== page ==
The Land of the Free… and Designer Drugs.
“One pill can kill”
Words by Carmen Macri and Ambar Ramirez
A novel synthetic substance is rapidly spreading through Jacksonville — with potentially deadly consequences. Known as “N” for N-Dimethyl Pentylamine (hydrochloride), this drug falls under the category of cathinone, which are natural stimulants derived from Khat, a plant that is illegal in the United States. However, the version of the drug surfacing in Jacksonville is entirely synthetic, combining a hazardous blend of chemicals designed to imitate the effects of the natural stimulant.
The narcotic is a white or brown crystal, which is cut or pressed into a powder for various methods of ingestion, including injection, snorting or smoking. Individuals are mixing conventional narcotics like cocaine, ketamine, tuci, MDMA and other powdered substances with this cathinone, resulting in a potentially lethal impact. This situation bears resemblance to the fentanyl epidemic that Jacksonville has been grappling with.
A drug shipment recently arrived in the United States from China and was listed as “beauty products,” according to U.S. Customs and Border Protection. And as of 12 months ago, the dangerous narcotic began surfacing in bars and nightclubs within the Jacksonville metropolitan area. DEA Assistant Special Agent in Charge Mike Dubet revealed in a recent interview with News4JAX that this cathinone is relatively affordable with prices ranging from $100 to $200 per ounce. People are turning to it as an alternative because of the low cost and similar, stronger effects.
“So, people are buying what they believe is cocaine. Or people are buying what they believe is ecstasy when in fact, it’s this chemical that has similar effects but could be more intense and dangerous,” Dubet explained.
When a synthetic narcotic is mixed with other substances, specifically stimulants, the chemical reaction can prove to be a lethal weapon. Cocaine is the drug most frequently laced with cathinone, and this combination can result in severe and unpredictable consequences for the user. Cathinone itself is a potent synthetic stimulant, and when mixed with cocaine, which is already a powerful stimulant, the result is intensified and dangerous.
Some symptoms of mixing cathinone and other narcotic stimuli are heightened euphoria, energy and alertness, but this can also escalate the risk of anxiety, agitation and paranoia. It can place a significant burden on the cardiovascular system, leading to elevated heart rate and blood pressure and a risk of heart-related complications such as heart attacks or strokes. Seizures and other neurological effects are more likely to occur with a higher risk of overdosing at a lower dosage.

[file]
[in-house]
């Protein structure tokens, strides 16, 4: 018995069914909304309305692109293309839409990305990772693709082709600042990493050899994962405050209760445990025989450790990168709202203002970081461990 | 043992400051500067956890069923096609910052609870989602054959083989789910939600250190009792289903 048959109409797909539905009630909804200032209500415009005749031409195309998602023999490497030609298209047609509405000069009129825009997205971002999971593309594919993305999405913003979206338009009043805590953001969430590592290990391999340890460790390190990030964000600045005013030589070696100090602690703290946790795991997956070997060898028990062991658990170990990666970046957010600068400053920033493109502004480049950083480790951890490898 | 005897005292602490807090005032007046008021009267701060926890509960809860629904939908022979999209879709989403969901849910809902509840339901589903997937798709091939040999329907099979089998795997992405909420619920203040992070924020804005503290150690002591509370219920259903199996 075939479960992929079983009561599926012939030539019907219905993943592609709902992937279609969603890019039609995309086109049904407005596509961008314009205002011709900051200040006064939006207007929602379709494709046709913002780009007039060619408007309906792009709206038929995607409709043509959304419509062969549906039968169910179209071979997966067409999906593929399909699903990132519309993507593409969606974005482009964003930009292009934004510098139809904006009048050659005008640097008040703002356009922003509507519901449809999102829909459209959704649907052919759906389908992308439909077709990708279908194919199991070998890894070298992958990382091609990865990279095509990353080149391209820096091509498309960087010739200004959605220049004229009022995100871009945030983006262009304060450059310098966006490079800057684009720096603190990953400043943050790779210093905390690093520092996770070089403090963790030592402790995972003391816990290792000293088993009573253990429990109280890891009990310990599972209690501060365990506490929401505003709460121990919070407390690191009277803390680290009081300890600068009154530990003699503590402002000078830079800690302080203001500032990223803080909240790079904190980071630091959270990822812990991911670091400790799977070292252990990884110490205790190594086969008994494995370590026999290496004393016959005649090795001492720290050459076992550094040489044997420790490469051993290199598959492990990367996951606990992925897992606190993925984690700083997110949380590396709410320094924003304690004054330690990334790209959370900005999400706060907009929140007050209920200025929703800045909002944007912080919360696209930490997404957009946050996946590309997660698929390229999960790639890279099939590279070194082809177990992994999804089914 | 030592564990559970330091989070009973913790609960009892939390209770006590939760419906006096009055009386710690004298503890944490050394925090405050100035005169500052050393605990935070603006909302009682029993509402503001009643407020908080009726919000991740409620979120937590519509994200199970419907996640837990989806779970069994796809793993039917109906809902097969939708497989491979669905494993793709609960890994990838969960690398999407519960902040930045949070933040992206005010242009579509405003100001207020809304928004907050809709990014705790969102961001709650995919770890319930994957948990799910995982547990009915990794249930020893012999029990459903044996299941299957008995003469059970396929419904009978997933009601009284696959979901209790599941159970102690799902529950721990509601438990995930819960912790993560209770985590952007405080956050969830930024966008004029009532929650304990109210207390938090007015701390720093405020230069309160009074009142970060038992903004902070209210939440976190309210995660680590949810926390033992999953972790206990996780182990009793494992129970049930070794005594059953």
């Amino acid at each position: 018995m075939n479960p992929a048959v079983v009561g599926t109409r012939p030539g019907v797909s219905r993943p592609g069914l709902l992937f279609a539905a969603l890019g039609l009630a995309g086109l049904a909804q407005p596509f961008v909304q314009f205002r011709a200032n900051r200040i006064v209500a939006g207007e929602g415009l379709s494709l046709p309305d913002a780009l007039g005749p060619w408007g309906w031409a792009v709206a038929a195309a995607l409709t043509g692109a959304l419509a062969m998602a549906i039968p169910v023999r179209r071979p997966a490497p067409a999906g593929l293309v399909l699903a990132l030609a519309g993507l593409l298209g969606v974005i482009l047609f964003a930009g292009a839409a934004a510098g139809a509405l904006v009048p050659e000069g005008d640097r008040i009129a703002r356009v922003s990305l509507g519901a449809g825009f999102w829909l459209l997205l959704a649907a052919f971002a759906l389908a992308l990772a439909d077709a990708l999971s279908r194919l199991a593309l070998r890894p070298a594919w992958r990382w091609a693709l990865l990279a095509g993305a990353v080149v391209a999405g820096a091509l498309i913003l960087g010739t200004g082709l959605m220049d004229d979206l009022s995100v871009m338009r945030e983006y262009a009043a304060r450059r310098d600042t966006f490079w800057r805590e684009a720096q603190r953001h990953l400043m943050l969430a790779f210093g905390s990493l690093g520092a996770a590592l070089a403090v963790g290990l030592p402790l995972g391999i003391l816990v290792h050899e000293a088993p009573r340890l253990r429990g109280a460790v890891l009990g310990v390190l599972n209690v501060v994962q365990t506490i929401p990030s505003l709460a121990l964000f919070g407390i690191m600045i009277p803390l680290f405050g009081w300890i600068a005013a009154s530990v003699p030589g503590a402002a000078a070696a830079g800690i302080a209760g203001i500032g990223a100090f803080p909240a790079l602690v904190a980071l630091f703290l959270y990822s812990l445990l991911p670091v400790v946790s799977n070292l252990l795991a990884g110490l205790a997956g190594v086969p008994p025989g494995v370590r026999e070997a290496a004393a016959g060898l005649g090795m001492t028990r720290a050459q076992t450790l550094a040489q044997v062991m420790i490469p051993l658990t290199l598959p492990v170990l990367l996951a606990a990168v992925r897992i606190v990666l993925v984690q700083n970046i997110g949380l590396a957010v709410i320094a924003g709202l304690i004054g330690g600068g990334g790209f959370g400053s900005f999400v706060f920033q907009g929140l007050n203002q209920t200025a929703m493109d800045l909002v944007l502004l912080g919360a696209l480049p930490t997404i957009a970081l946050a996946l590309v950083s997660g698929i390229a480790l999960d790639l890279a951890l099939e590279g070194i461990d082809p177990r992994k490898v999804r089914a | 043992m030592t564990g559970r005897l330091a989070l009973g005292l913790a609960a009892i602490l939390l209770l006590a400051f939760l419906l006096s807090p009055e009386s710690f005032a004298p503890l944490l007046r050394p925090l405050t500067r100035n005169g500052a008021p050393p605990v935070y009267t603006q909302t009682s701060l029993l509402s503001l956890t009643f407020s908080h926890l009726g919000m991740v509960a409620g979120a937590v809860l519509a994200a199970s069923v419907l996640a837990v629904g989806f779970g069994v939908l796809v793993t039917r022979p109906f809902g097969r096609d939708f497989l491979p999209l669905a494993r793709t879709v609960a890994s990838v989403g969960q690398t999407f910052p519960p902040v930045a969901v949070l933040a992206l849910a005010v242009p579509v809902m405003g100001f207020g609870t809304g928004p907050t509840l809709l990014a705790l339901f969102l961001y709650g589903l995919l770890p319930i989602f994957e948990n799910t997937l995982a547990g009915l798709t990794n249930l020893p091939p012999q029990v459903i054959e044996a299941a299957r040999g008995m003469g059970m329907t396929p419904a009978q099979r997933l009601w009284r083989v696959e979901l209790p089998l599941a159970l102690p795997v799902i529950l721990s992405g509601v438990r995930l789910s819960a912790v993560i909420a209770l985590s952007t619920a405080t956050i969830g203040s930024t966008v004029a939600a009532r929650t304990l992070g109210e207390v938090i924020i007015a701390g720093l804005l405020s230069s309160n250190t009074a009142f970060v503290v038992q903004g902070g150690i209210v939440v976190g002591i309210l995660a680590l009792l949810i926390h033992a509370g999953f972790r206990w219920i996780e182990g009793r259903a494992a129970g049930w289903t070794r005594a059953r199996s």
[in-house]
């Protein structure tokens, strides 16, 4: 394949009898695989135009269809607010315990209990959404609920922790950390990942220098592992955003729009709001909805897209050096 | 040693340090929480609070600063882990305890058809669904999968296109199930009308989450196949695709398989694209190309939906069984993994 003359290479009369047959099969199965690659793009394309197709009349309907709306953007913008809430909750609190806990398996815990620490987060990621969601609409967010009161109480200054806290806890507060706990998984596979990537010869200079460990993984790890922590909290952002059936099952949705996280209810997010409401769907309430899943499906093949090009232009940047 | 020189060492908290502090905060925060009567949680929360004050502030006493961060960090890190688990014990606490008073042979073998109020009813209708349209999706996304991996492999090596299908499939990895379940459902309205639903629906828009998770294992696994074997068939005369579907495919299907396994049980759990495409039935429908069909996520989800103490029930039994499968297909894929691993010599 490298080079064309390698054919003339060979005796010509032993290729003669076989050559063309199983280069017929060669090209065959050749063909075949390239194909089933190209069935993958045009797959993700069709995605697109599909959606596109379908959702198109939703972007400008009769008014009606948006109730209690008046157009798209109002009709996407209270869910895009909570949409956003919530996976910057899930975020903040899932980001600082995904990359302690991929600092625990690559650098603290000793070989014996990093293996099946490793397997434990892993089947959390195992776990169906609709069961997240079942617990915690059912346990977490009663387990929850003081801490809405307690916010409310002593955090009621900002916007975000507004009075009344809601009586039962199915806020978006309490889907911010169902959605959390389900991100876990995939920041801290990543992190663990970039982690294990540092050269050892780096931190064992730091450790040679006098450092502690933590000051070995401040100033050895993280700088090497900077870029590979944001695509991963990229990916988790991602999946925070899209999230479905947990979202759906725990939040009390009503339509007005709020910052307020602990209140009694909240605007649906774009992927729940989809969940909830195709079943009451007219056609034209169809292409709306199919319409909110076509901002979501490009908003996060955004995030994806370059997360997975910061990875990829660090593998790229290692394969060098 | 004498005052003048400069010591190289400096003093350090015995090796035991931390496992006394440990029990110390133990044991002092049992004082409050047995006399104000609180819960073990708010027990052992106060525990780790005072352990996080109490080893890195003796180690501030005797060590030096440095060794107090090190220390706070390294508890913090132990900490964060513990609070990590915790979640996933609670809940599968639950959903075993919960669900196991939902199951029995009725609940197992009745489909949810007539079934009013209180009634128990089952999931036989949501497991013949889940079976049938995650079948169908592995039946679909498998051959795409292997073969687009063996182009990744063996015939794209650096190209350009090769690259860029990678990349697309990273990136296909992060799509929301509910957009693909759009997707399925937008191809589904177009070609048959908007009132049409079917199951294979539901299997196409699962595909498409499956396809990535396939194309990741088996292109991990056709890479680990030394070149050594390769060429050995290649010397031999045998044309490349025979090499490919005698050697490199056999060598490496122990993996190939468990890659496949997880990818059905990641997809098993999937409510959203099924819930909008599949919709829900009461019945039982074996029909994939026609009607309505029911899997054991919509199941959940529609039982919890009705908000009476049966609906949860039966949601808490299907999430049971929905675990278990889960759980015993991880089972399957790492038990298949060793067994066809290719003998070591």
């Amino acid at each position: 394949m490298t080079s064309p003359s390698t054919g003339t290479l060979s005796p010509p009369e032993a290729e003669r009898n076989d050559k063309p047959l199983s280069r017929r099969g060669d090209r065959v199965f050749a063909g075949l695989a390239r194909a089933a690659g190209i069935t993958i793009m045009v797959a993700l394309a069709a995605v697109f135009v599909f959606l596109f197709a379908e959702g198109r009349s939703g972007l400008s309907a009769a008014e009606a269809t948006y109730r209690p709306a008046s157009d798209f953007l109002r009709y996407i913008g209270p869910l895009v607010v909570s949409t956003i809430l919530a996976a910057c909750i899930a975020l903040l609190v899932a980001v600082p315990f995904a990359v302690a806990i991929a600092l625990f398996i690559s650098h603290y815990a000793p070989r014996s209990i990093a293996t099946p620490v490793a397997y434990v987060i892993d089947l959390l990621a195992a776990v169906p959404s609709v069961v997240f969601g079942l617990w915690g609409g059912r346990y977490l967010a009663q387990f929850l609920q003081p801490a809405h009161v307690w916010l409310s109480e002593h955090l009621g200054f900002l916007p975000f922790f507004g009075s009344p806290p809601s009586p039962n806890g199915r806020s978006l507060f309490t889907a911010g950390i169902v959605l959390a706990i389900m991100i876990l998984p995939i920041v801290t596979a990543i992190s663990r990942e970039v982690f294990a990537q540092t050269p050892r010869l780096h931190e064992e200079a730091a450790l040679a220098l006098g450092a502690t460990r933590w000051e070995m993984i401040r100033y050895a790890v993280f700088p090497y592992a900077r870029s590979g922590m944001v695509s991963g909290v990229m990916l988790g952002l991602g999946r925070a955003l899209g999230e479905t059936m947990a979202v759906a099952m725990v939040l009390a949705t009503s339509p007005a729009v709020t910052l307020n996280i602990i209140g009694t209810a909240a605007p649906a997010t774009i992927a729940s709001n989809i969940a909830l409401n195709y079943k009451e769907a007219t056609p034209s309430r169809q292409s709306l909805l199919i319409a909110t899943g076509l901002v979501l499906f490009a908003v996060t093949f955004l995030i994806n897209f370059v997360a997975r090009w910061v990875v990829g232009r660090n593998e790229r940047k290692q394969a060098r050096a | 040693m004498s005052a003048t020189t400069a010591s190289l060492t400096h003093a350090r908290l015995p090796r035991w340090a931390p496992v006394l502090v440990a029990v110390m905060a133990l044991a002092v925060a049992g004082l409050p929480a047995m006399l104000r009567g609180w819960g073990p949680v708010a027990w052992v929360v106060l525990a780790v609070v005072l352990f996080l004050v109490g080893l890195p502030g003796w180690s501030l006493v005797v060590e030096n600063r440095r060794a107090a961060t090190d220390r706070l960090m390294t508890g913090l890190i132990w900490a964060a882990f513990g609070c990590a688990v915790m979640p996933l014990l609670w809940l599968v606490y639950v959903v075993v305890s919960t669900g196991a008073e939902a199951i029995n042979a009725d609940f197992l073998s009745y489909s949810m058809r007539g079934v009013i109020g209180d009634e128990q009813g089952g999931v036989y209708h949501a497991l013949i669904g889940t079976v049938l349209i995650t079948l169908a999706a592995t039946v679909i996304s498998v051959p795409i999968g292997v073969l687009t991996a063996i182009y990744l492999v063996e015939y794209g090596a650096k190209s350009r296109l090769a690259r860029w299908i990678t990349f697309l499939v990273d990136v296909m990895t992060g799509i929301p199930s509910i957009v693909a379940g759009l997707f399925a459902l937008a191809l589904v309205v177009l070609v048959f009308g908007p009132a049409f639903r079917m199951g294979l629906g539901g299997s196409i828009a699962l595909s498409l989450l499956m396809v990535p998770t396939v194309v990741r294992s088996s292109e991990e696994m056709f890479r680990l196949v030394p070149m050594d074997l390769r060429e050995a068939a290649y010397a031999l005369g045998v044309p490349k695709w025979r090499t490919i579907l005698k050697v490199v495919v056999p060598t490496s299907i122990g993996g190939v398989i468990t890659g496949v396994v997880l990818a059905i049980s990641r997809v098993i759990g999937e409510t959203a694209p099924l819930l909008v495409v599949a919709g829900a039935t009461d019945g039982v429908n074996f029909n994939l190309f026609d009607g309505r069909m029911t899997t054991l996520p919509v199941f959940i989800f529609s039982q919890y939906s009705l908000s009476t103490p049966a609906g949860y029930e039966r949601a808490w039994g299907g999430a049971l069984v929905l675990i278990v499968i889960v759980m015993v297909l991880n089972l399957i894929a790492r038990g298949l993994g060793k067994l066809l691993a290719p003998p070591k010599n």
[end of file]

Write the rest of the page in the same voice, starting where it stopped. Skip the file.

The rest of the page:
The synthetic drug cathinone was initially discovered in Sweden in 2014. However, when the drug resurfaced in U.S. toxicology reports several years later, very little was known about it. Even today, our understanding of this substance remains limited.
Synthetic cathinone is commonly recognized as “bath salts.” However, it’s important to note that the chemical composition of bath salts is consistently evolving. What we understood about bath salts just a few years ago now represents an entirely different substance from what it is today.
“It [synthetic cathinone] goes by “bath salts,” which is kind of a name that has been around for some time. But they’ve changed some of the chemical makeup of it, and now this is what the new one is,” Dubet explained. “We’ve got dealers that are selling this as cocaine, we’ve got dealers that are selling this as MDMA or ecstasy. So not only is it in our area but it’s also being represented as other other types of drugs.”
Jacksonville has also recently become a hotspot for fentanyl distribution within the last five years. Individuals are cutting narcotics with the synthetic opioid to cut down on costs, resulting in thousands of deaths. It is illegally manufactured and distributed, and its presence in the illicit drug market has led to an increase in opioid-related overdoses and deaths. According to the CDC, of the 107,375 drug overdose-related deaths in 2022, 67% involved synthetic opioids like fentanyl and now cathinone.
A mere 2 mg of fentanyl, equivalent to the size of the tip of a pencil, is deadly for the average human. It is up to 50 times stronger than heroin, 100 times stronger than morphine and has a heroin-like effect. It is often mixed with other drugs because of its extreme potency, making the drugs cheaper, stronger, more addictive and far more fatal. Illicit fentanyl is responsible for more deaths among Americans under 50 than any other cause, surpassing heart disease, cancer, homicide, suicide and accidents. Not only does the illegal drug pose a threat to lives but it also poses a threat to the integrity of prescribed medications.
“It’s the most urgent drug threat that is facing our communities. It is poisoning and killing Americans at record rates. I believe over the last 12 months we’ve lost approximately 10,000 people in our country to poisonings and overdoses. That’s a little over 300 a day,” Dubet stated. “It doesn’t discriminate. You try one pill one time, and you don’t wake up from it.”
Unfortunately, a common occurrence is when individuals unable to afford specific prescription drugs such as Oxycodone, Xanax and Adderall resort to obtaining these necessary medications from unsafe sources. This risky practice often involves drugs laced with synthetic opioids, leading to tragic events where individuals unknowingly take what they believe is a normal dose, only to end up in the hospital or worse.
“Folio” reached out to DEA Assistant Special Agent in Charge Mike Dubet for more information on the concerning increase in the presence and distribution of cathinone and fentanyl in the Jacksonville area.